Friday, 21 June 2013

Dead Space: Downfall (Film Review)

Dead Space has always seemed to be an strange franchise on the whole. Between its non-traditional style of zombie survival, gradually shifting genre from horror to action and oddly placed characters it never seems to quite know what it wants to be. Sometimes it's trying to be a blockbuster action piece, in others a Lovecraftian cultist tale of alien influences and mind control, and once in a while it's trying to be an up and up zombie survival title. Long term tonal consistency is a surprising rarity within the series and it can be very quick to jump tracks. What's truly surprising however is that the one installment of the franchise which manages to actually nail horror and stick with it is a spin off, Dead Space: Downfall.

Released on DVD and the SyFy channel, Downfall is the story of the U.S.G. Ishimura's decay and loss to the necromorphs. Arriving above Aegis VII, the ship performs an illegal planet crack to take resources from the colony below in a secret arrangement. Unbeknownst to many of the crew however is the Unitologist influence over the captain and their secret goal of recovering an alien relic from the planet.
As a surge of violent outbreaks and murders which started on the colony begins anew on the ship, Head of Security Alissa Vincent finds herself facing things far more dangerous than humans...

As a prequel to the original game, Downfall has the job of setting up events and explaining a number of specific instances on-board the ship. Along with having to stick to certain, half seen, events and leave the plot open enough for the game to follow it had quite a job of standing out on its own. Despite all difficulties however it manages to just about do this.
Many elements crucial to the games' mechanics are explained here but are progressively detailed rather than info-dumped. How the necromorphs increase their numbers, their weaknesses and how the Marker influences others are all introduced as plot elements and explored over time, with the characters naturally learning of them through experience.

Many characters crucial to the game's plot are given enough of an introduction to make them relevant to the film, but never tries to foreshadow their greater roles within the game. Returning figures like Mathius and Kyne are utilised only as much as they need to be and . Furthermore, the film doesn't waste time with showing the colony going to hell and skip to the end of events there. Showing audiences just enough that they can understand what's going on and how everything began to go to hell on the ship before moving onto the ship itself.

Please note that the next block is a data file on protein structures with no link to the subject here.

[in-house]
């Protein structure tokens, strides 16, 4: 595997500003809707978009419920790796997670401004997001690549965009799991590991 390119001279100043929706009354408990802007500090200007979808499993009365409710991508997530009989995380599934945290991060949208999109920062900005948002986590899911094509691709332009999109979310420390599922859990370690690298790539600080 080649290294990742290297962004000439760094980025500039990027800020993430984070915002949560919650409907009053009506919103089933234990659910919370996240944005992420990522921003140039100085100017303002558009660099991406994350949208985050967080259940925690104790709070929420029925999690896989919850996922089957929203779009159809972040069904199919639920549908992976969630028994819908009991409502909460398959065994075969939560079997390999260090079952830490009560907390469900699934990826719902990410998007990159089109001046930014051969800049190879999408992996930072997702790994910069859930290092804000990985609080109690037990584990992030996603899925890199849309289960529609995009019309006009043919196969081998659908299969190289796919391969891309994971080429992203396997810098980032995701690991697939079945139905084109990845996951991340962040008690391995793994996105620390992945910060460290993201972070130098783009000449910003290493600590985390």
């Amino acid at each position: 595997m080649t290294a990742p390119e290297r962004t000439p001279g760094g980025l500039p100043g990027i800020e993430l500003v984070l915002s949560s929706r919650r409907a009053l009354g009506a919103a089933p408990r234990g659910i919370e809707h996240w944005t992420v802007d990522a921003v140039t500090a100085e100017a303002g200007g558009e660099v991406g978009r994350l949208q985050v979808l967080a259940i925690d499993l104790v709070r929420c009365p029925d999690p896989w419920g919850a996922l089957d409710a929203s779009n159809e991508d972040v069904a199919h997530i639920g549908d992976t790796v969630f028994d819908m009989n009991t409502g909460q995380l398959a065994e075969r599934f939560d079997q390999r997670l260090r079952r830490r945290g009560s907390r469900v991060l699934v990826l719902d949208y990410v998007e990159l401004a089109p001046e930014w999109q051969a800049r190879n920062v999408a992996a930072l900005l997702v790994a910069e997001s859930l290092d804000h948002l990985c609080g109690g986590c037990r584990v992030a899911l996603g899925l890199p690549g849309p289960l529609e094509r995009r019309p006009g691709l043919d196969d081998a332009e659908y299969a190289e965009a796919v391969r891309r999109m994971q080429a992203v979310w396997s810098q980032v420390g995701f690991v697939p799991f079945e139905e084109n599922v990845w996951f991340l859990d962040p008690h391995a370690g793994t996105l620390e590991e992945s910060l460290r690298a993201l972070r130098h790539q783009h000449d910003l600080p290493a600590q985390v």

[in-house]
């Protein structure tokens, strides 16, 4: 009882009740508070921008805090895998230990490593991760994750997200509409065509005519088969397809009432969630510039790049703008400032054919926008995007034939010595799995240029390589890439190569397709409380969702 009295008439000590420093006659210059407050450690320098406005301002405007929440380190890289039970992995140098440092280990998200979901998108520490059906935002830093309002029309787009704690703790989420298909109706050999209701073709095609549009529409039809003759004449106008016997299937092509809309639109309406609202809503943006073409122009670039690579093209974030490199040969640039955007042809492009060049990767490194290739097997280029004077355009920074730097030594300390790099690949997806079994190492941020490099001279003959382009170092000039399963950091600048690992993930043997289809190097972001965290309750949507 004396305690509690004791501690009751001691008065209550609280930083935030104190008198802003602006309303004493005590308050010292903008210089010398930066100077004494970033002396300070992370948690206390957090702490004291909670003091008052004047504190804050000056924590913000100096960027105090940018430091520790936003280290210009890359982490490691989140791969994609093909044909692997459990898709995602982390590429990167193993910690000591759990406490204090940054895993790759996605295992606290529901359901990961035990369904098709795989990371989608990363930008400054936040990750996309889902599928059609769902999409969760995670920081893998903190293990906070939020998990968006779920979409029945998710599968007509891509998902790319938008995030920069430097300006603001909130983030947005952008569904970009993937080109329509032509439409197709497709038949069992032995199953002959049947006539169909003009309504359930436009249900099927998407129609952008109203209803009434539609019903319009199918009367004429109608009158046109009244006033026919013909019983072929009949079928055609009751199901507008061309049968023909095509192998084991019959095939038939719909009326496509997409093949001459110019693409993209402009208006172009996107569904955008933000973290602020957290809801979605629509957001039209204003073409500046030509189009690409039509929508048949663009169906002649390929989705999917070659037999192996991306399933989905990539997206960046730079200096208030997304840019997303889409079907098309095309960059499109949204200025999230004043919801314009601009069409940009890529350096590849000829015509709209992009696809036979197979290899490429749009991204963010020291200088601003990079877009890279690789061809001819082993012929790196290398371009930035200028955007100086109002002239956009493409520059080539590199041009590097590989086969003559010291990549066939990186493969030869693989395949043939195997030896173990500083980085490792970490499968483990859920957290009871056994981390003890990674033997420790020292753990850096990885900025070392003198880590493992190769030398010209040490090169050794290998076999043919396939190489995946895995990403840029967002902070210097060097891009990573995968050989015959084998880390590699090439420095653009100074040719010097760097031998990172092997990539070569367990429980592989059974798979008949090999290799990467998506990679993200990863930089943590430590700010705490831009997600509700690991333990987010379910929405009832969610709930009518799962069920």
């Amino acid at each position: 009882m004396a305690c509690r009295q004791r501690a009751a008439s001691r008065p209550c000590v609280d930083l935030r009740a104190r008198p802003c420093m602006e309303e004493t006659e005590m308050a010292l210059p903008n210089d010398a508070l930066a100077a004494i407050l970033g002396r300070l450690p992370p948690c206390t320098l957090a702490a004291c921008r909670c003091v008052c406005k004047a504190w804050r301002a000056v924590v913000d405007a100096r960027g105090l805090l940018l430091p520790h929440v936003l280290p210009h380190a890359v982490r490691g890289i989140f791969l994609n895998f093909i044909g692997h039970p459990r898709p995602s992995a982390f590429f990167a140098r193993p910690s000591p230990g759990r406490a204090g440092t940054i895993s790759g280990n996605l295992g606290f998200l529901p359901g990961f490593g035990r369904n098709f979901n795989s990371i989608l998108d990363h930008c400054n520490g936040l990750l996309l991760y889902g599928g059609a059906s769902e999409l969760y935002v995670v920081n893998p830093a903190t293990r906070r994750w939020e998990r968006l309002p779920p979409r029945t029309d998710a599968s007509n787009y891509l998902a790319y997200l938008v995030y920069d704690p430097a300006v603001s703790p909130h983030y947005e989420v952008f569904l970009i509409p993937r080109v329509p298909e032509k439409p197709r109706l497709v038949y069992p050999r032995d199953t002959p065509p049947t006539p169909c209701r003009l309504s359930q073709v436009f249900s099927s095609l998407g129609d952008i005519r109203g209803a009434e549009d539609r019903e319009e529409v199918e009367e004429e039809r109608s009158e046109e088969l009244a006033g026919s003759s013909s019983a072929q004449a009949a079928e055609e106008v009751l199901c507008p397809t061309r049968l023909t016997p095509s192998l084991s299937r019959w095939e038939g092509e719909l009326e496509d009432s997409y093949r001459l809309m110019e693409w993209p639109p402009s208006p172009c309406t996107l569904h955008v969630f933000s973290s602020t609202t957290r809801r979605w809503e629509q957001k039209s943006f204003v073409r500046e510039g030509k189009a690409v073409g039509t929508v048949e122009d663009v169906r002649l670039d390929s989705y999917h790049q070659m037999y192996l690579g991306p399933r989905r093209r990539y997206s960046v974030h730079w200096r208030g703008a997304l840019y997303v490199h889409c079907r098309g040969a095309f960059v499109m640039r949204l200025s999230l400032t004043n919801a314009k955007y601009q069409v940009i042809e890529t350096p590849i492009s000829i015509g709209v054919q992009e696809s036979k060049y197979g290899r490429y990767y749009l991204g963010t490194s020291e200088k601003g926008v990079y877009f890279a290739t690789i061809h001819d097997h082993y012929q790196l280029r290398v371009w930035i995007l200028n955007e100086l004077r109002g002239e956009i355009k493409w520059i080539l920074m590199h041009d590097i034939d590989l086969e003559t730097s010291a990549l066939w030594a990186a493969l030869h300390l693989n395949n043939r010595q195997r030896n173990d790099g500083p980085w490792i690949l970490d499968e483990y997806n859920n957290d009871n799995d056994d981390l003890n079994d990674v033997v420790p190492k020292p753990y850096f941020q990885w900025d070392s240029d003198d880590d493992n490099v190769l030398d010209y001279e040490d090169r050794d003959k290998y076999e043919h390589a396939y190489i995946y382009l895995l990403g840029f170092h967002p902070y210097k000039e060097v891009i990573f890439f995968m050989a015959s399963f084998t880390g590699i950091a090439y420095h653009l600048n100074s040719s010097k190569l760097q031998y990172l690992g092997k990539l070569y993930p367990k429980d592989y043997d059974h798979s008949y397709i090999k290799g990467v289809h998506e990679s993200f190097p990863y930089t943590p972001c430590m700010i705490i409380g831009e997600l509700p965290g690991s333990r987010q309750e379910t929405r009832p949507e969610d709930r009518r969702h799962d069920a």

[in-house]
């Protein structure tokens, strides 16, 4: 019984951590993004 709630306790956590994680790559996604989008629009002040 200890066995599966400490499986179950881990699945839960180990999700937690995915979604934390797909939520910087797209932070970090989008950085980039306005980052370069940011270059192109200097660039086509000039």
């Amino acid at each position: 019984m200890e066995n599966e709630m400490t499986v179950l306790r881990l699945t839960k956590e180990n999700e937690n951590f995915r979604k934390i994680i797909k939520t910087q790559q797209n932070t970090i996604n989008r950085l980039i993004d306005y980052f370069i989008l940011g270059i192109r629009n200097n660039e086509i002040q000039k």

The plot actually understands why keeping things simple is a good thing and unlike many other tie-ins, goes out of its way to keep things relatively self contained. The few times the plot does need to link into the game by setting things up are woven into events well enough to be put down to one character's fearful insanity.

Many of the horror elements mentioned are built up over time. Unlike the games themselves, the film has the luxury of not being required to throw blade armed zombies into the mix within the first couple of minutes. As such the first signs of things going wrong are surprisingly human, beginning with those suffering from psychotic breaks in increasingly severe degrees before introducing the monsters at about the half-way mark. By that point the atmosphere has been built up so their appearance as real meaning, emphasising upon the severity of their threat.

The unfortunate thing is that while Downfall handles the video game characters and villains with expertise, the writers just couldn't handle compelling heroes. Many of those which are followed are cannon fodder and the few which are not are average at best, doing just enough for audiences to remember their actions but not their names. Even when the otherwise decent character designs go out of their way to give them distinctively memorable looks, they look more ridiculous than interesting.

A further problem comes in the form of the actual disaster itself. Dead Space's audio logs suggested the ship was overtaken after prolonged months of isolation while here everyone dies within a few hours at best. Even taking Kyne's actions into account, it's an insanely fast speed and makes the humans look more incompetent than anything else. This isn't something which can entirely be excused by growing insanity or mental influence either, as the film makes it clear when someone is being influenced.

At the end of the day Dead Space: Downfall is an enjoyably average horror animation. It doesn't stand out from the crowd, but it has enough tension and gore to satisfy anyone wanting a quick, enjoyable horror film. If you can't find anything better to watch then you won't regret wasting seventy-five minutes on it, but you'd do better to find something else.

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